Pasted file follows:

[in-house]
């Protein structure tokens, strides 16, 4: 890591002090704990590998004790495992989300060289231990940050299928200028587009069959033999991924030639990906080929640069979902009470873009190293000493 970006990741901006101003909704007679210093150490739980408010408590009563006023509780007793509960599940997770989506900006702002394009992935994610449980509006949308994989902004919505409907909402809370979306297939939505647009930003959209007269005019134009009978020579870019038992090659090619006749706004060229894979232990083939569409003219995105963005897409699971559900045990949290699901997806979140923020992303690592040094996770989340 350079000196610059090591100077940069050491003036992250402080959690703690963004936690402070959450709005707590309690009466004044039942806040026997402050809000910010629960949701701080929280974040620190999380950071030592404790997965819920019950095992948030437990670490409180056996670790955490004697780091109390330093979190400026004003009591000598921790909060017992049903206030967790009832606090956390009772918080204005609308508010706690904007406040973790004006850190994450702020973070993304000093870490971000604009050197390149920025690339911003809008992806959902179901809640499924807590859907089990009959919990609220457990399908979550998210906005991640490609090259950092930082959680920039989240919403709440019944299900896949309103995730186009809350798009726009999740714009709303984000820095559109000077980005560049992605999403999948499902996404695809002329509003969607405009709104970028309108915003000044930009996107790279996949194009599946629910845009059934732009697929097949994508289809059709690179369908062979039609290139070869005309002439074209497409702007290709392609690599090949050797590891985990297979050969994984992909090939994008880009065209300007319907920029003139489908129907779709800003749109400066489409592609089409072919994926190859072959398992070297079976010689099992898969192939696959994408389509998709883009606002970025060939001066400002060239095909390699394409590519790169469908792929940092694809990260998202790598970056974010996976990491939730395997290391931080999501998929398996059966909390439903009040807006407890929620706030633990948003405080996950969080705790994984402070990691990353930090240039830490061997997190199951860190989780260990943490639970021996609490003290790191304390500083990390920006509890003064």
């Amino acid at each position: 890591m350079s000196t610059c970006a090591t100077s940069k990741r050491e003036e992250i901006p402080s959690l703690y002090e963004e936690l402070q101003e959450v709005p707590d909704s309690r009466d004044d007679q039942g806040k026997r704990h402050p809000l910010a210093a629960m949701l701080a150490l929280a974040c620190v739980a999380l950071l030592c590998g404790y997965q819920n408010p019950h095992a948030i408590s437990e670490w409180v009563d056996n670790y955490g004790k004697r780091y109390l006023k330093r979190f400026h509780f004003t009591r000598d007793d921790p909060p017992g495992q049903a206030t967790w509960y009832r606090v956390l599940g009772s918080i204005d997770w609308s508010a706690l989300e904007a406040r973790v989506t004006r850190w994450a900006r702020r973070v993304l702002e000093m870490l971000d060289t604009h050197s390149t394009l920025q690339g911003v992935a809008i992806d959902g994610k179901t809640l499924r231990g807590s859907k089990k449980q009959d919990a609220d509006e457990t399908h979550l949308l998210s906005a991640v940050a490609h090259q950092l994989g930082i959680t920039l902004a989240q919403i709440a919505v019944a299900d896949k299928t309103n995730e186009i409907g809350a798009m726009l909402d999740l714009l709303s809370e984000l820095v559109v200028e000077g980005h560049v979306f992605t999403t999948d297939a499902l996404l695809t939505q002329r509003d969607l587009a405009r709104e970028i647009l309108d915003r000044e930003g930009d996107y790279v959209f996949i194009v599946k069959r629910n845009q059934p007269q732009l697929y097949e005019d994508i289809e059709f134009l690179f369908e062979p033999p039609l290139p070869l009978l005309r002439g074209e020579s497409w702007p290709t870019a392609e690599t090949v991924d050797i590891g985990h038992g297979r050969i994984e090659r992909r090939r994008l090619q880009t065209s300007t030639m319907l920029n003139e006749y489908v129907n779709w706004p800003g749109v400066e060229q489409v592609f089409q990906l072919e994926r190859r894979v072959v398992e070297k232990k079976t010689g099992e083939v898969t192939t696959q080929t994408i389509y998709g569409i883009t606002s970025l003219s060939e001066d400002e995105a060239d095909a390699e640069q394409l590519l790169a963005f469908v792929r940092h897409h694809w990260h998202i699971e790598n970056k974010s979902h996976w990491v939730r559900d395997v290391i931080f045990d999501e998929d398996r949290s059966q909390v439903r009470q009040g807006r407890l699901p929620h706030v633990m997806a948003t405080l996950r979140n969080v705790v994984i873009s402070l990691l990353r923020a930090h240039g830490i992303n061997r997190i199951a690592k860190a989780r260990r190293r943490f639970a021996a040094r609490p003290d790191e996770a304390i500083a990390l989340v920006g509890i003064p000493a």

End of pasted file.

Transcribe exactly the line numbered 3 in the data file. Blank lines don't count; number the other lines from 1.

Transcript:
């Amino acid at each position: 890591m350079s000196t610059c970006a090591t100077s940069k990741r050491e003036e992250i901006p402080s959690l703690y002090e963004e936690l402070q101003e959450v709005p707590d909704s309690r009466d004044d007679q039942g806040k026997r704990h402050p809000l910010a210093a629960m949701l701080a150490l929280a974040c620190v739980a999380l950071l030592c590998g404790y997965q819920n408010p019950h095992a948030i408590s437990e670490w409180v009563d056996n670790y955490g004790k004697r780091y109390l006023k330093r979190f400026h509780f004003t009591r000598d007793d921790p909060p017992g495992q049903a206030t967790w509960y009832r606090v956390l599940g009772s918080i204005d997770w609308s508010a706690l989300e904007a406040r973790v989506t004006r850190w994450a900006r702020r973070v993304l702002e000093m870490l971000d060289t604009h050197s390149t394009l920025q690339g911003v992935a809008i992806d959902g994610k179901t809640l499924r231990g807590s859907k089990k449980q009959d919990a609220d509006e457990t399908h979550l949308l998210s906005a991640v940050a490609h090259q950092l994989g930082i959680t920039l902004a989240q919403i709440a919505v019944a299900d896949k299928t309103n995730e186009i409907g809350a798009m726009l909402d999740l714009l709303s809370e984000l820095v559109v200028e000077g980005h560049v979306f992605t999403t999948d297939a499902l996404l695809t939505q002329r509003d969607l587009a405009r709104e970028i647009l309108d915003r000044e930003g930009d996107y790279v959209f996949i194009v599946k069959r629910n845009q059934p007269q732009l697929y097949e005019d994508i289809e059709f134009l690179f369908e062979p033999p039609l290139p070869l009978l005309r002439g074209e020579s497409w702007p290709t870019a392609e690599t090949v991924d050797i590891g985990h038992g297979r050969i994984e090659r992909r090939r994008l090619q880009t065209s300007t030639m319907l920029n003139e006749y489908v129907n779709w706004p800003g749109v400066e060229q489409v592609f089409q990906l072919e994926r190859r894979v072959v398992e070297k232990k079976t010689g099992e083939v898969t192939t696959q080929t994408i389509y998709g569409i883009t606002s970025l003219s060939e001066d400002e995105a060239d095909a390699e640069q394409l590519l790169a963005f469908v792929r940092h897409h694809w990260h998202i699971e790598n970056k974010s979902h996976w990491v939730r559900d395997v290391i931080f045990d999501e998929d398996r949290s059966q909390v439903r009470q009040g807006r407890l699901p929620h706030v633990m997806a948003t405080l996950r979140n969080v705790v994984i873009s402070l990691l990353r923020a930090h240039g830490i992303n061997r997190i199951a690592k860190a989780r260990r190293r943490f639970a021996a040094r609490p003290d790191e996770a304390i500083a990390l989340v920006g509890i003064p000493a």